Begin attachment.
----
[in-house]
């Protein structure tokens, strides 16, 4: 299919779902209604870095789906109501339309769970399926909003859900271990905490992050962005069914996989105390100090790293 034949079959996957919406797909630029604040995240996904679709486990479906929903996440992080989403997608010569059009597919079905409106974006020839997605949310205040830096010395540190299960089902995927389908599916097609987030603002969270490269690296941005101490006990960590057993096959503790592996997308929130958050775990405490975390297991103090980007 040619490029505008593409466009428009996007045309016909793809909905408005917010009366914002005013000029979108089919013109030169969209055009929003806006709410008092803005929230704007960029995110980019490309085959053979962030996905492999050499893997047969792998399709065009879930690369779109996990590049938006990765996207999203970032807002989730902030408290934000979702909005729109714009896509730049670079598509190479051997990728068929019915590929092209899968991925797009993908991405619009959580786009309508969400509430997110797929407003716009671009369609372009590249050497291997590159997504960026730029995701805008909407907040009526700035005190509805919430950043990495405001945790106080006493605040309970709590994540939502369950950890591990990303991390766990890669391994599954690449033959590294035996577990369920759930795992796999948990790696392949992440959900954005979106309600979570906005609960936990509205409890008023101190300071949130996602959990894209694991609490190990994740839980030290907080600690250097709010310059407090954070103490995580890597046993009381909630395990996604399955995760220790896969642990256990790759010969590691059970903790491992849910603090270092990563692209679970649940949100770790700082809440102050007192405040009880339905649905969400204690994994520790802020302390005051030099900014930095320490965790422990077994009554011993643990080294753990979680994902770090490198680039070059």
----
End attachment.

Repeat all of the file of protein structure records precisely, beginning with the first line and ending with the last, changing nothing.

[in-house]
């Protein structure tokens, strides 16, 4: 299919779902209604870095789906109501339309769970399926909003859900271990905490992050962005069914996989105390100090790293 034949079959996957919406797909630029604040995240996904679709486990479906929903996440992080989403997608010569059009597919079905409106974006020839997605949310205040830096010395540190299960089902995927389908599916097609987030603002969270490269690296941005101490006990960590057993096959503790592996997308929130958050775990405490975390297991103090980007 040619490029505008593409466009428009996007045309016909793809909905408005917010009366914002005013000029979108089919013109030169969209055009929003806006709410008092803005929230704007960029995110980019490309085959053979962030996905492999050499893997047969792998399709065009879930690369779109996990590049938006990765996207999203970032807002989730902030408290934000979702909005729109714009896509730049670079598509190479051997990728068929019915590929092209899968991925797009993908991405619009959580786009309508969400509430997110797929407003716009671009369609372009590249050497291997590159997504960026730029995701805008909407907040009526700035005190509805919430950043990495405001945790106080006493605040309970709590994540939502369950950890591990990303991390766990890669391994599954690449033959590294035996577990369920759930795992796999948990790696392949992440959900954005979106309600979570906005609960936990509205409890008023101190300071949130996602959990894209694991609490190990994740839980030290907080600690250097709010310059407090954070103490995580890597046993009381909630395990996604399955995760220790896969642990256990790759010969590691059970903790491992849910603090270092990563692209679970649940949100770790700082809440102050007192405040009880339905649905969400204690994994520790802020302390005051030099900014930095320490965790422990077994009554011993643990080294753990979680994902770090490198680039070059």